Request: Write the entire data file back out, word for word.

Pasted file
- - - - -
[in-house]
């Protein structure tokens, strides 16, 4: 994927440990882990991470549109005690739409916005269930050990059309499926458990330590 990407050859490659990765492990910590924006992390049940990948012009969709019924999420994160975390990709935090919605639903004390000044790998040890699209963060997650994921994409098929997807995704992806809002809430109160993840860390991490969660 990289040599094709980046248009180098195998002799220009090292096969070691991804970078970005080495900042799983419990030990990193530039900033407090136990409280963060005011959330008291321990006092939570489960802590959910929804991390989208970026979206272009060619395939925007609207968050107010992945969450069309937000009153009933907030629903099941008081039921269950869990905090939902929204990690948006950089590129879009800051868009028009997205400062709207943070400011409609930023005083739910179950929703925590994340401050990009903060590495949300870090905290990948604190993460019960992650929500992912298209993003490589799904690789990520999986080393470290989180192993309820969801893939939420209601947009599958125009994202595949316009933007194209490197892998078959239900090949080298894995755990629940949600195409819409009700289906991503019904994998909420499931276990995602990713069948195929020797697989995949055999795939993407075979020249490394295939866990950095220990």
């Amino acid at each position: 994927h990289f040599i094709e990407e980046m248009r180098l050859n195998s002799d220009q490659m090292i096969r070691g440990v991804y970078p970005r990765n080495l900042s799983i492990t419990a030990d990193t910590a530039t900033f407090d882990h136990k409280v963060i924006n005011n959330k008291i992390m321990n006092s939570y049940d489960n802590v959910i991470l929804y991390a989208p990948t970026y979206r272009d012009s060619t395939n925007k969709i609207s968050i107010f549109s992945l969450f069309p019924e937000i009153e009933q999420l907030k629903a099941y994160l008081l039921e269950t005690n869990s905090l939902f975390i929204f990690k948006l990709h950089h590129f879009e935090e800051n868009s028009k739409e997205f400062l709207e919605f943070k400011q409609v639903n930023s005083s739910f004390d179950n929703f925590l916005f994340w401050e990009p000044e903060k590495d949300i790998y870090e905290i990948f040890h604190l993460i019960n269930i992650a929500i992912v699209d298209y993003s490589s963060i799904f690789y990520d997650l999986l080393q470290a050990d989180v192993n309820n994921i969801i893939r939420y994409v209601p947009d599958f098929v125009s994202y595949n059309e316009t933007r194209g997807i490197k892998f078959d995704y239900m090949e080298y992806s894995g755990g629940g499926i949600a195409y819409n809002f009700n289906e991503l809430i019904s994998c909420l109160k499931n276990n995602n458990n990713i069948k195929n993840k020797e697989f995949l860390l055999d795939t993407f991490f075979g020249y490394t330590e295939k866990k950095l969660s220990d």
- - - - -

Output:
[in-house]
């Protein structure tokens, strides 16, 4: 994927440990882990991470549109005690739409916005269930050990059309499926458990330590 990407050859490659990765492990910590924006992390049940990948012009969709019924999420994160975390990709935090919605639903004390000044790998040890699209963060997650994921994409098929997807995704992806809002809430109160993840860390991490969660 990289040599094709980046248009180098195998002799220009090292096969070691991804970078970005080495900042799983419990030990990193530039900033407090136990409280963060005011959330008291321990006092939570489960802590959910929804991390989208970026979206272009060619395939925007609207968050107010992945969450069309937000009153009933907030629903099941008081039921269950869990905090939902929204990690948006950089590129879009800051868009028009997205400062709207943070400011409609930023005083739910179950929703925590994340401050990009903060590495949300870090905290990948604190993460019960992650929500992912298209993003490589799904690789990520999986080393470290989180192993309820969801893939939420209601947009599958125009994202595949316009933007194209490197892998078959239900090949080298894995755990629940949600195409819409009700289906991503019904994998909420499931276990995602990713069948195929020797697989995949055999795939993407075979020249490394295939866990950095220990």
């Amino acid at each position: 994927h990289f040599i094709e990407e980046m248009r180098l050859n195998s002799d220009q490659m090292i096969r070691g440990v991804y970078p970005r990765n080495l900042s799983i492990t419990a030990d990193t910590a530039t900033f407090d882990h136990k409280v963060i924006n005011n959330k008291i992390m321990n006092s939570y049940d489960n802590v959910i991470l929804y991390a989208p990948t970026y979206r272009d012009s060619t395939n925007k969709i609207s968050i107010f549109s992945l969450f069309p019924e937000i009153e009933q999420l907030k629903a099941y994160l008081l039921e269950t005690n869990s905090l939902f975390i929204f990690k948006l990709h950089h590129f879009e935090e800051n868009s028009k739409e997205f400062l709207e919605f943070k400011q409609v639903n930023s005083s739910f004390d179950n929703f925590l916005f994340w401050e990009p000044e903060k590495d949300i790998y870090e905290i990948f040890h604190l993460i019960n269930i992650a929500i992912v699209d298209y993003s490589s963060i799904f690789y990520d997650l999986l080393q470290a050990d989180v192993n309820n994921i969801i893939r939420y994409v209601p947009d599958f098929v125009s994202y595949n059309e316009t933007r194209g997807i490197k892998f078959d995704y239900m090949e080298y992806s894995g755990g629940g499926i949600a195409y819409n809002f009700n289906e991503l809430i019904s994998c909420l109160k499931n276990n995602n458990n990713i069948k195929n993840k020797e697989f995949l860390l055999d795939t993407f991490f075979g020249y490394t330590e295939k866990k950095l969660s220990d």